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Cardio should be a staple in everyone’s fitness routines, not because it helps you burn more calories, allowing you to lose weight or eat more. It’s a medical necessity as well for your body to be in constant movement. Cardio has an overall positive effect on your health, especially your cardiovascular health. Now to the question. Should you do cardio before or after a workout?


What are your priorities

The first thing before you do anything is what are your goals? What do you want to prioritize? Is it strength? Or is it endurance?  Depending on your answer to that, your approach to cardio will completely change. Whether you are lifting weights or doing aerobic exercises, whatever the case may be, you need to have a clear vision of what your goal is. Doing everything together can sometimes take away from both your strength and muscle-building capability.

Why can you not do cardio before weights?

When you do cardio, your blood flow gets directed to the muscles that are being used to perform the movements. For example, when doing  burpees, the blood will get directed towards the muscles that allow you to perform them. Now, if you were to do any sort of weight lifting or resistance training after this your performance would drastically drop on those lifts.

That is due to the redirection of blood flow to the muscles you are using for cardio. This in turn makes you more prone to injury, especially if your lifting weights as improper blood flow can lead to improper form, which is a huge factor that contributes to most injuries in the gym other than trying to lift weights that are more than you can handle. If you can’t lift the weight that you normally do for the same reps, you are bound to compensate proper form and that usually leads to  injury.

Impacts on recovery

Your body recovers when you sleep. If you lift weight, then you already know how important sleep is muscles are built when you are sleeping. If you are doing both cardio and weight lifting on the same day and you go all-out on your cardio as well. Now, when your body has to recover, it will have a hard time doing so as you have done two different types of training to failure and it will try to bring you back to normal for the next day.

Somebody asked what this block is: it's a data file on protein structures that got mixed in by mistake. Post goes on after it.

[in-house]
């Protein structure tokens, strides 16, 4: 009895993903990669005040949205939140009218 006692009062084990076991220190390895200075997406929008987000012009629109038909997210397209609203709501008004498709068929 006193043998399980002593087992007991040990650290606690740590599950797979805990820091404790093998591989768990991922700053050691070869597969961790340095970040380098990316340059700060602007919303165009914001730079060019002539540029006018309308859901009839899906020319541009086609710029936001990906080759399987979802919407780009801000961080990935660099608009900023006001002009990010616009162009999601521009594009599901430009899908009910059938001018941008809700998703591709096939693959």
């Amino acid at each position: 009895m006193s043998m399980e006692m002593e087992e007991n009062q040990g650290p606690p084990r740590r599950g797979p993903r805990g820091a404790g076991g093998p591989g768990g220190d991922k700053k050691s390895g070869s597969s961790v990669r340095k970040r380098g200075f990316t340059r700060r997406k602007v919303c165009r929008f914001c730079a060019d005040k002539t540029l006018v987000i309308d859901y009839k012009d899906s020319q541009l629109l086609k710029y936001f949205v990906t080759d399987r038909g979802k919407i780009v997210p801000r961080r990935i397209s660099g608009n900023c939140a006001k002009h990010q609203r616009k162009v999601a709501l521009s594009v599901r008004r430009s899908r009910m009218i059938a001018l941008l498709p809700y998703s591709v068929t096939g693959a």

To maximize muscle building , your body needs to have less to recover from. If you trained your  biceps and chest to failure, that’s all it has to recover and build back stronger. Adding your whole body to the equation takes away from this and the muscle gains will be minimal if not non-existent, depending on how hard your cardio was before or after your weight lifting session.

HIIT cardio in particular is harder to recover from and going all-out with HIIT can lead to extended recovery times which hinders muscle growth more than any lower intensity form of cardio would.

Prioritizing Strength

Prioritizing strength

If you want to prioritize strength. That is, to be stronger on your lifts and use cardio as a weight loss tool or just for overall health. Then you have two options that you can choose from.

  • Do your cardio after your resistance training but don’t go all-out with cardio
  • Do it on a separate time during the same day
  • Do it on a completely separate rest day when you are not resistance training
  • You should avoid HIIT cardio on the same day if your goal is to maximize strength and muscle


Prioritizing endurance

If your goals is endurance. If your just trying to be athletic and more agile and have the stamina to keep going longer.

  • You should still do your cardio after your weights
  • You don’t have to do it on a separate day as your goals is to prioritize endurance anyway.


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